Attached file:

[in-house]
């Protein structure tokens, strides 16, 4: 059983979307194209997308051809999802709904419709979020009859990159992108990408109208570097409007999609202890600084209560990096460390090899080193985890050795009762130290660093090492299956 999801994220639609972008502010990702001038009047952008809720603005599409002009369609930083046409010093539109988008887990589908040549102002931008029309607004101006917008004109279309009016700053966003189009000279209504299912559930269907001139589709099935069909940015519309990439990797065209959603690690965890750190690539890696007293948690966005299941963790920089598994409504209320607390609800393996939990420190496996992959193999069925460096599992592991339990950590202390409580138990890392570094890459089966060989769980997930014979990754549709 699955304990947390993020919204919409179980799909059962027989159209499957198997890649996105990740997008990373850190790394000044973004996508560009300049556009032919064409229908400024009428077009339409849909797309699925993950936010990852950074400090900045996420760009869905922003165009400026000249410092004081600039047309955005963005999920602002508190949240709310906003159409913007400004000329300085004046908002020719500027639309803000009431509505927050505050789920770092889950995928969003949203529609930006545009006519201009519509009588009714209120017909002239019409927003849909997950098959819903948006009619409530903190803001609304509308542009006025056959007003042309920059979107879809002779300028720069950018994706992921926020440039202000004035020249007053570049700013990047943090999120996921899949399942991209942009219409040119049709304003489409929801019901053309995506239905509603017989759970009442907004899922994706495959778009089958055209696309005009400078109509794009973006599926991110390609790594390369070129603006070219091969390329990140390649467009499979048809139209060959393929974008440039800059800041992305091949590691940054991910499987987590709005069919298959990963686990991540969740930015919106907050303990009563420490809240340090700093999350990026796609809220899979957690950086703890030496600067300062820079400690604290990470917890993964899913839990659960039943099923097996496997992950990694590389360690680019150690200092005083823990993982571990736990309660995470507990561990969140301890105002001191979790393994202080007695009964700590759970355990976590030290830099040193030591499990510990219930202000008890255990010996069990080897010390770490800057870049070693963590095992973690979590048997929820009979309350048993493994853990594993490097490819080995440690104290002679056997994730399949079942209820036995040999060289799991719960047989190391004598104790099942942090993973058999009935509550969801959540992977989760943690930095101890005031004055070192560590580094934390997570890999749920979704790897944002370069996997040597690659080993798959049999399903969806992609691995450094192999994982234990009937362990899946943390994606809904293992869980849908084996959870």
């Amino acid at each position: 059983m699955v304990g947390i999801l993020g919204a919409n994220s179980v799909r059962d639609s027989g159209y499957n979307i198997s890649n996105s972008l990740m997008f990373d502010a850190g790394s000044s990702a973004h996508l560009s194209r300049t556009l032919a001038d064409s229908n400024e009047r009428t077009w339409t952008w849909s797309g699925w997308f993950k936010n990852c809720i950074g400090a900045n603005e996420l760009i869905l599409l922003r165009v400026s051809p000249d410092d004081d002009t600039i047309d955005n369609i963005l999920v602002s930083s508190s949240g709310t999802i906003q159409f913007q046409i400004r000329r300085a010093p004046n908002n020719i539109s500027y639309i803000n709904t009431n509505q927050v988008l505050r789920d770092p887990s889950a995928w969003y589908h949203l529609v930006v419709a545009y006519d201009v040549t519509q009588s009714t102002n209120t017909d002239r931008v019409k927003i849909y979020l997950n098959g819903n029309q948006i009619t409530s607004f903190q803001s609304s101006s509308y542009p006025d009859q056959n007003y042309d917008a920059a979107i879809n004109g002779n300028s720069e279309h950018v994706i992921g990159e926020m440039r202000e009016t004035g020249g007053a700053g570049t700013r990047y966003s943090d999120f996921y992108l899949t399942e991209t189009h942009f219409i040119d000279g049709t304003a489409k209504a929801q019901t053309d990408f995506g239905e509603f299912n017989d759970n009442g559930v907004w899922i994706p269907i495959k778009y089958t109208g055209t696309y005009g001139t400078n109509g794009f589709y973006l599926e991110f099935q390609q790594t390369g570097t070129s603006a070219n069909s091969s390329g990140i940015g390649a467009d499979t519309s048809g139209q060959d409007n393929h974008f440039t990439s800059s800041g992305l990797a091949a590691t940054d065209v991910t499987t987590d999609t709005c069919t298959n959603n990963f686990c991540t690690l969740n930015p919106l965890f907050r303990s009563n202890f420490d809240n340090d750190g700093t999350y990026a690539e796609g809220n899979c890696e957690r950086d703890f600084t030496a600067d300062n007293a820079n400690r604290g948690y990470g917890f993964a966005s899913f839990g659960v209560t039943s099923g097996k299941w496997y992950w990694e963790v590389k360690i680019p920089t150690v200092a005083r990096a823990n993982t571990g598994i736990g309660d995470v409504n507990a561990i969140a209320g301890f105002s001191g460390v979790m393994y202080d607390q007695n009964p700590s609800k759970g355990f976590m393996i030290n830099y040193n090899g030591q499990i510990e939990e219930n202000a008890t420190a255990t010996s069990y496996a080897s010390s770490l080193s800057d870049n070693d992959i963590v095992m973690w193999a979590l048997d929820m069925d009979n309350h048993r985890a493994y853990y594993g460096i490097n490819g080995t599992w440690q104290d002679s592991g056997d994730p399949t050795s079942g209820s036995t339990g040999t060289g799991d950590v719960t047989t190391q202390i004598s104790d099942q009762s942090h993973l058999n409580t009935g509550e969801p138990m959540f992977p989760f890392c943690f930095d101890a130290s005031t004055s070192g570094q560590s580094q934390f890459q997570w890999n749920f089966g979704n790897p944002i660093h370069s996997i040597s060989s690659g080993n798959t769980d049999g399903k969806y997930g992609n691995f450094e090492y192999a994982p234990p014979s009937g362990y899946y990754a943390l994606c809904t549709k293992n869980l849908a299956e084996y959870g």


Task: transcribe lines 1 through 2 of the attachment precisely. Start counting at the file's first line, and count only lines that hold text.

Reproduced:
[in-house]
């Protein structure tokens, strides 16, 4: 059983979307194209997308051809999802709904419709979020009859990159992108990408109208570097409007999609202890600084209560990096460390090899080193985890050795009762130290660093090492299956 999801994220639609972008502010990702001038009047952008809720603005599409002009369609930083046409010093539109988008887990589908040549102002931008029309607004101006917008004109279309009016700053966003189009000279209504299912559930269907001139589709099935069909940015519309990439990797065209959603690690965890750190690539890696007293948690966005299941963790920089598994409504209320607390609800393996939990420190496996992959193999069925460096599992592991339990950590202390409580138990890392570094890459089966060989769980997930014979990754549709 699955304990947390993020919204919409179980799909059962027989159209499957198997890649996105990740997008990373850190790394000044973004996508560009300049556009032919064409229908400024009428077009339409849909797309699925993950936010990852950074400090900045996420760009869905922003165009400026000249410092004081600039047309955005963005999920602002508190949240709310906003159409913007400004000329300085004046908002020719500027639309803000009431509505927050505050789920770092889950995928969003949203529609930006545009006519201009519509009588009714209120017909002239019409927003849909997950098959819903948006009619409530903190803001609304509308542009006025056959007003042309920059979107879809002779300028720069950018994706992921926020440039202000004035020249007053570049700013990047943090999120996921899949399942991209942009219409040119049709304003489409929801019901053309995506239905509603017989759970009442907004899922994706495959778009089958055209696309005009400078109509794009973006599926991110390609790594390369070129603006070219091969390329990140390649467009499979048809139209060959393929974008440039800059800041992305091949590691940054991910499987987590709005069919298959990963686990991540969740930015919106907050303990009563420490809240340090700093999350990026796609809220899979957690950086703890030496600067300062820079400690604290990470917890993964899913839990659960039943099923097996496997992950990694590389360690680019150690200092005083823990993982571990736990309660995470507990561990969140301890105002001191979790393994202080007695009964700590759970355990976590030290830099040193030591499990510990219930202000008890255990010996069990080897010390770490800057870049070693963590095992973690979590048997929820009979309350048993493994853990594993490097490819080995440690104290002679056997994730399949079942209820036995040999060289799991719960047989190391004598104790099942942090993973058999009935509550969801959540992977989760943690930095101890005031004055070192560590580094934390997570890999749920979704790897944002370069996997040597690659080993798959049999399903969806992609691995450094192999994982234990009937362990899946943390994606809904293992869980849908084996959870």